Ekotechnika - while unveiling results which sent its shares soaring - acknowledged "challenging conditions" in the Russian farm machinery market, even as industry data showed a slump in industry tractor sales.
"The framework conditions for the agricultural machinery business in Russia remain challenging," said Stefan Durr, the Ekotechnika chief executive, as farm equipment retailer flagged a "tight" political and economic situation in the country.
"Geopolitical factors such as the unresolved Ukraine crisis and the sanctions as well as economic factors such as the low oil price and the high interest rates in Russia continue to have a strong impact on the entire industry," the group said.
The comments came hours after data from Rosagromasch, the Russian farm machinery industry group, revealed that domestic sales of combines tumbled by 42% to 1,544 vehicles last month.
Overall sales in the first two months of 2016 were, at 2,365 units, down 54% year on year.
However, the data appeared to offer some consolation for Ekotechnika, after a period when the group's status as the top seller of international equipment brands, such as John Deere, in Russia has left the company particularly exposed to the knock-on effects of worsened foreign relations and a weakened rouble.
Sales of four wheel drive tractors, purchased by larger farm operators which tend to have a greater preference for foreign brands, rose by 68% to 248 vehicles in the first two months of the year, according to Rosagromasch.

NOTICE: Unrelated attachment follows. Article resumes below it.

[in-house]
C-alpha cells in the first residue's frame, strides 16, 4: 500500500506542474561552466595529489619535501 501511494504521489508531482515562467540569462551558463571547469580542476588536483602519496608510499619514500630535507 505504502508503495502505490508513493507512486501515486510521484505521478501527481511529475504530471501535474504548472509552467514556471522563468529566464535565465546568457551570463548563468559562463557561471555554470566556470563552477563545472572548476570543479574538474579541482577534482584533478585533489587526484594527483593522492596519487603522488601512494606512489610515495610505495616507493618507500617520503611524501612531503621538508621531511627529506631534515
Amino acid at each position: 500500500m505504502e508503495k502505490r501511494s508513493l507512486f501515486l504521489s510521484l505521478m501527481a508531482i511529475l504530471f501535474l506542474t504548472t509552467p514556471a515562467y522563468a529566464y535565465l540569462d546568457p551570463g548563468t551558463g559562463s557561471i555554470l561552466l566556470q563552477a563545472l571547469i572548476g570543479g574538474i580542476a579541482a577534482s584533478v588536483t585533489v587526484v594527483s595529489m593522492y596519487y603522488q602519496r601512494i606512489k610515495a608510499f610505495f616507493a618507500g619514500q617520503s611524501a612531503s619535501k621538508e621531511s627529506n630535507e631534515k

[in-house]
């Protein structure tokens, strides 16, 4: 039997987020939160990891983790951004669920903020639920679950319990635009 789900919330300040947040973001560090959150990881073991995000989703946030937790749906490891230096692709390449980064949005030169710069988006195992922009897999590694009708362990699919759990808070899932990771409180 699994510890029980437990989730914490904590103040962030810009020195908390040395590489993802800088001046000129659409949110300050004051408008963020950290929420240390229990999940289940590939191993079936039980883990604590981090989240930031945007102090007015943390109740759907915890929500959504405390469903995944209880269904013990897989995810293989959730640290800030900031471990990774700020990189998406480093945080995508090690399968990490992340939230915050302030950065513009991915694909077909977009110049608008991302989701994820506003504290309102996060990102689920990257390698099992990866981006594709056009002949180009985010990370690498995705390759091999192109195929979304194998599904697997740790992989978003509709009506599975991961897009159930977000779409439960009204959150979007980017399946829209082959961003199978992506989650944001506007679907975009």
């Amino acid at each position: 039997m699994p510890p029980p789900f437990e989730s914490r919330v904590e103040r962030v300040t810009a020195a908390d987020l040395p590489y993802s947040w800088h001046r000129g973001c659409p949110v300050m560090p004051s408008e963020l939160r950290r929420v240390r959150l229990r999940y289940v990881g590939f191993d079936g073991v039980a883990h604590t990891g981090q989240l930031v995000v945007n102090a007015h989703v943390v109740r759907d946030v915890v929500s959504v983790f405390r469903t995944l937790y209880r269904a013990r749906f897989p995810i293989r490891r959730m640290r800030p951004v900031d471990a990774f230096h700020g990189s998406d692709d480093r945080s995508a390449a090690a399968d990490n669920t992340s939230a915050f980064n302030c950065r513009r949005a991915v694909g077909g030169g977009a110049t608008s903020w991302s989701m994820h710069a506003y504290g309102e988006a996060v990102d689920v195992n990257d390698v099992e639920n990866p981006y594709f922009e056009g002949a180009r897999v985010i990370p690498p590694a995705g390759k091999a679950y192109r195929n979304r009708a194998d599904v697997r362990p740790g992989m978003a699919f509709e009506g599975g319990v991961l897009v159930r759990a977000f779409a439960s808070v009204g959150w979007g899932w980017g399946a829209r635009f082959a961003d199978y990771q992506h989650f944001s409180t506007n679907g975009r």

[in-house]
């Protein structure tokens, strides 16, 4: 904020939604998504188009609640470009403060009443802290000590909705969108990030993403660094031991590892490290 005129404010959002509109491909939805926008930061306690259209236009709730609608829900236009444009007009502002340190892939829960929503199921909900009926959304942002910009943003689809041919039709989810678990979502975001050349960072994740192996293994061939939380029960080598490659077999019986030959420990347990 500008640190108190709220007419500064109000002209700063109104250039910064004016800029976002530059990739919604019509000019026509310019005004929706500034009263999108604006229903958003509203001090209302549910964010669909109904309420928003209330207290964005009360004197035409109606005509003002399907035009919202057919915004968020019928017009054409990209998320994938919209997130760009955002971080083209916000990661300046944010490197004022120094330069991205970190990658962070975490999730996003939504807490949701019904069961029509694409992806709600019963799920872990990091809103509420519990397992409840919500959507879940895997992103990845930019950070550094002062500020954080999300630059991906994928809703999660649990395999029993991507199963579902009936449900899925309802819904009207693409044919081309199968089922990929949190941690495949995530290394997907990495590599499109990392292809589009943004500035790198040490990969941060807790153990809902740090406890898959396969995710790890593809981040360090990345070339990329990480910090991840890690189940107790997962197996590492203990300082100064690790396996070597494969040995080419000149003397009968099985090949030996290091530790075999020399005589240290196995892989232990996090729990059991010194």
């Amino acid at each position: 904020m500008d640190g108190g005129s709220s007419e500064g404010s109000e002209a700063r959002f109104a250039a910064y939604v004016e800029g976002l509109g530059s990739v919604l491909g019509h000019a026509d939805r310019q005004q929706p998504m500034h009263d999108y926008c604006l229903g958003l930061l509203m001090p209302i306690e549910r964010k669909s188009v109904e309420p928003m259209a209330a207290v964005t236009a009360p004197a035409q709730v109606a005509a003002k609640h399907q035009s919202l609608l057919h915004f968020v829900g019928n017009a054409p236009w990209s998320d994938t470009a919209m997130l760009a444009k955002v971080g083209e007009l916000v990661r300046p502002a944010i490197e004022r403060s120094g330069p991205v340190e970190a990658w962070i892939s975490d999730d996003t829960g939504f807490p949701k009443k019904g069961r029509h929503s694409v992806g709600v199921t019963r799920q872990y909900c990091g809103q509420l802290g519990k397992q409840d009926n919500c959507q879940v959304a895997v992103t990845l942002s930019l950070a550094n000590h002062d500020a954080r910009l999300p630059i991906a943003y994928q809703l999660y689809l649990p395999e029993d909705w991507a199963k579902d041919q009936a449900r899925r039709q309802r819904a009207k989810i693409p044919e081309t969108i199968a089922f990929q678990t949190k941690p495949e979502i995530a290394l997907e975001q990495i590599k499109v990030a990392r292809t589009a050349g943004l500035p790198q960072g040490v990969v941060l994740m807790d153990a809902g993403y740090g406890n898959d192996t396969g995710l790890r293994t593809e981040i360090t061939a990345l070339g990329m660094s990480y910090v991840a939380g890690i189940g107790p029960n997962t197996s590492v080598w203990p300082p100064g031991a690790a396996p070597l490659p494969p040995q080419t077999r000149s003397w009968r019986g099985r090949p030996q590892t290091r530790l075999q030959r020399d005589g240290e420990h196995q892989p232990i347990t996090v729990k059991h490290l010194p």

Industry combine sales, at 552 units, were up by 90% in Russia.
Mr Durr said that "developments of the past months give reason for optimism", although this was also a reference to success in a prolonged debt-for-equity swap which saw Ekotechnika shares listed in Dusseldorf in February.
Ekotechnika unveiled a 20% rise to E22.9m in sales for the October-to-December period, the first quarter of its financial year, with the group flagging a "considerable recovery in sales of agricultural machinery", besides continued strength in its parts business.
Parts divisions at farm equipment groups often flourish in time of hardship for the core retail operations, as farmers forego machinery purchases and stick with existing stock, with greater repair requirements.
The group's pre-tax loss narrowed to E1.9m, excluding a one-time boost from its capital restructuring, compared with a loss of E18.1m a year before.
Ekotechnika shares stood 35% higher at E7.95 in late deals in Dusseldorf.